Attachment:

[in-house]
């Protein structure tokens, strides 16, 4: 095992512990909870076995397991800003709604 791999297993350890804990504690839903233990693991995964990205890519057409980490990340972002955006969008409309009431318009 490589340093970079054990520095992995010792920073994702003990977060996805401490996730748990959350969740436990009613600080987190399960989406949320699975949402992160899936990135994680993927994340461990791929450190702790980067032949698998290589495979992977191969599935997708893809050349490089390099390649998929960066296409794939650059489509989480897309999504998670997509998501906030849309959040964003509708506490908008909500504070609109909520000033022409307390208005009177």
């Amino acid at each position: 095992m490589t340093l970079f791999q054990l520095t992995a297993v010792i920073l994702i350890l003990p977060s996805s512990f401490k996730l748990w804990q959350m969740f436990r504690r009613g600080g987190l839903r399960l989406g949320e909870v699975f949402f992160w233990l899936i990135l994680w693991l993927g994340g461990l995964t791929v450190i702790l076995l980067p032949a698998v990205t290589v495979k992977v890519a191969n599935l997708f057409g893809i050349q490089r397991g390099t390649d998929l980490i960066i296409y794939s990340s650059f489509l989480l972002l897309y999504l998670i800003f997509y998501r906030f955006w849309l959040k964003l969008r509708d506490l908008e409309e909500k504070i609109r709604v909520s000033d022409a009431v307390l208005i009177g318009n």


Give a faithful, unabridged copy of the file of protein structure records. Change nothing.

[in-house]
């Protein structure tokens, strides 16, 4: 095992512990909870076995397991800003709604 791999297993350890804990504690839903233990693991995964990205890519057409980490990340972002955006969008409309009431318009 490589340093970079054990520095992995010792920073994702003990977060996805401490996730748990959350969740436990009613600080987190399960989406949320699975949402992160899936990135994680993927994340461990791929450190702790980067032949698998290589495979992977191969599935997708893809050349490089390099390649998929960066296409794939650059489509989480897309999504998670997509998501906030849309959040964003509708506490908008909500504070609109909520000033022409307390208005009177």
């Amino acid at each position: 095992m490589t340093l970079f791999q054990l520095t992995a297993v010792i920073l994702i350890l003990p977060s996805s512990f401490k996730l748990w804990q959350m969740f436990r504690r009613g600080g987190l839903r399960l989406g949320e909870v699975f949402f992160w233990l899936i990135l994680w693991l993927g994340g461990l995964t791929v450190i702790l076995l980067p032949a698998v990205t290589v495979k992977v890519a191969n599935l997708f057409g893809i050349q490089r397991g390099t390649d998929l980490i960066i296409y794939s990340s650059f489509l989480l972002l897309y999504l998670i800003f997509y998501r906030f955006w849309l959040k964003l969008r509708d506490l908008e409309e909500k504070i609109r709604v909520s000033d022409a009431v307390l208005i009177g318009n």